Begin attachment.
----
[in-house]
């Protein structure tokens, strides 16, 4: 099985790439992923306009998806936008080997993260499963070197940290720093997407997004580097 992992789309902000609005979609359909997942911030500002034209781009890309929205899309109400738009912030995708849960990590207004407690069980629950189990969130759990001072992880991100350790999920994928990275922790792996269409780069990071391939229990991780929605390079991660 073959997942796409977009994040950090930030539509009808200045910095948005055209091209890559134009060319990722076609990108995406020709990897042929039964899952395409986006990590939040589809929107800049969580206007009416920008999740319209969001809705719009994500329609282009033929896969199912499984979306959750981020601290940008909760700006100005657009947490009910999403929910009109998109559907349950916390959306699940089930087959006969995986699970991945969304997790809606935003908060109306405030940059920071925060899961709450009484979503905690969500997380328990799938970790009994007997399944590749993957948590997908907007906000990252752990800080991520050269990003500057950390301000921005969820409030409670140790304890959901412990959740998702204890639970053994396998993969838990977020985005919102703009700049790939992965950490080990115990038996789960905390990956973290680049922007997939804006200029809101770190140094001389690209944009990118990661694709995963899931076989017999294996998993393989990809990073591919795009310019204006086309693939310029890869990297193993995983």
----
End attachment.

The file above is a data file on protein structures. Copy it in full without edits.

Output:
[in-house]
């Protein structure tokens, strides 16, 4: 099985790439992923306009998806936008080997993260499963070197940290720093997407997004580097 992992789309902000609005979609359909997942911030500002034209781009890309929205899309109400738009912030995708849960990590207004407690069980629950189990969130759990001072992880991100350790999920994928990275922790792996269409780069990071391939229990991780929605390079991660 073959997942796409977009994040950090930030539509009808200045910095948005055209091209890559134009060319990722076609990108995406020709990897042929039964899952395409986006990590939040589809929107800049969580206007009416920008999740319209969001809705719009994500329609282009033929896969199912499984979306959750981020601290940008909760700006100005657009947490009910999403929910009109998109559907349950916390959306699940089930087959006969995986699970991945969304997790809606935003908060109306405030940059920071925060899961709450009484979503905690969500997380328990799938970790009994007997399944590749993957948590997908907007906000990252752990800080991520050269990003500057950390301000921005969820409030409670140790304890959901412990959740998702204890639970053994396998993969838990977020985005919102703009700049790939992965950490080990115990038996789960905390990956973290680049922007997939804006200029809101770190140094001389690209944009990118990661694709995963899931076989017999294996998993393989990809990073591919795009310019204006086309693939310029890869990297193993995983």